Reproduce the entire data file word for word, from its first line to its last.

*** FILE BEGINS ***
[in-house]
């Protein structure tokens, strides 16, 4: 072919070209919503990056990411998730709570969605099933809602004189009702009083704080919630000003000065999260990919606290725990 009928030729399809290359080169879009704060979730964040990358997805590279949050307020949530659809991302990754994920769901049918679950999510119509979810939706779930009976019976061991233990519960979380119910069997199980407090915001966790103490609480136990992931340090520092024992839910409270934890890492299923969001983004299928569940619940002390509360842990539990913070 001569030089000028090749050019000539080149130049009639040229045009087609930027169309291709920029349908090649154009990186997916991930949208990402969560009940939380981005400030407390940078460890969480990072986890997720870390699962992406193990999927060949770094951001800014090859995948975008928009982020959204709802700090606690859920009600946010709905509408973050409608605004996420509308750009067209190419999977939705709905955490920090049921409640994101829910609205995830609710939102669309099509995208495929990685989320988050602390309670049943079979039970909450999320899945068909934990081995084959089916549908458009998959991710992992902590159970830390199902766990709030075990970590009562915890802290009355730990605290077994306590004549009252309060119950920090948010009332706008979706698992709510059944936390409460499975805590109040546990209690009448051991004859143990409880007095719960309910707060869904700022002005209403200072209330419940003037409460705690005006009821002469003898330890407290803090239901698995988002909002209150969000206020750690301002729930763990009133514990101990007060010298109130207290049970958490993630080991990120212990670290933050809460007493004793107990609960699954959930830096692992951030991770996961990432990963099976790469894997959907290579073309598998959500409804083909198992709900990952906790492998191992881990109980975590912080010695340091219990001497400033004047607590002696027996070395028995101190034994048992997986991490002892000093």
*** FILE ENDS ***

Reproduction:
[in-house]
């Protein structure tokens, strides 16, 4: 072919070209919503990056990411998730709570969605099933809602004189009702009083704080919630000003000065999260990919606290725990 009928030729399809290359080169879009704060979730964040990358997805590279949050307020949530659809991302990754994920769901049918679950999510119509979810939706779930009976019976061991233990519960979380119910069997199980407090915001966790103490609480136990992931340090520092024992839910409270934890890492299923969001983004299928569940619940002390509360842990539990913070 001569030089000028090749050019000539080149130049009639040229045009087609930027169309291709920029349908090649154009990186997916991930949208990402969560009940939380981005400030407390940078460890969480990072986890997720870390699962992406193990999927060949770094951001800014090859995948975008928009982020959204709802700090606690859920009600946010709905509408973050409608605004996420509308750009067209190419999977939705709905955490920090049921409640994101829910609205995830609710939102669309099509995208495929990685989320988050602390309670049943079979039970909450999320899945068909934990081995084959089916549908458009998959991710992992902590159970830390199902766990709030075990970590009562915890802290009355730990605290077994306590004549009252309060119950920090948010009332706008979706698992709510059944936390409460499975805590109040546990209690009448051991004859143990409880007095719960309910707060869904700022002005209403200072209330419940003037409460705690005006009821002469003898330890407290803090239901698995988002909002209150969000206020750690301002729930763990009133514990101990007060010298109130207290049970958490993630080991990120212990670290933050809460007493004793107990609960699954959930830096692992951030991770996961990432990963099976790469894997959907290579073309598998959500409804083909198992709900990952906790492998191992881990109980975590912080010695340091219990001497400033004047607590002696027996070395028995101190034994048992997986991490002892000093």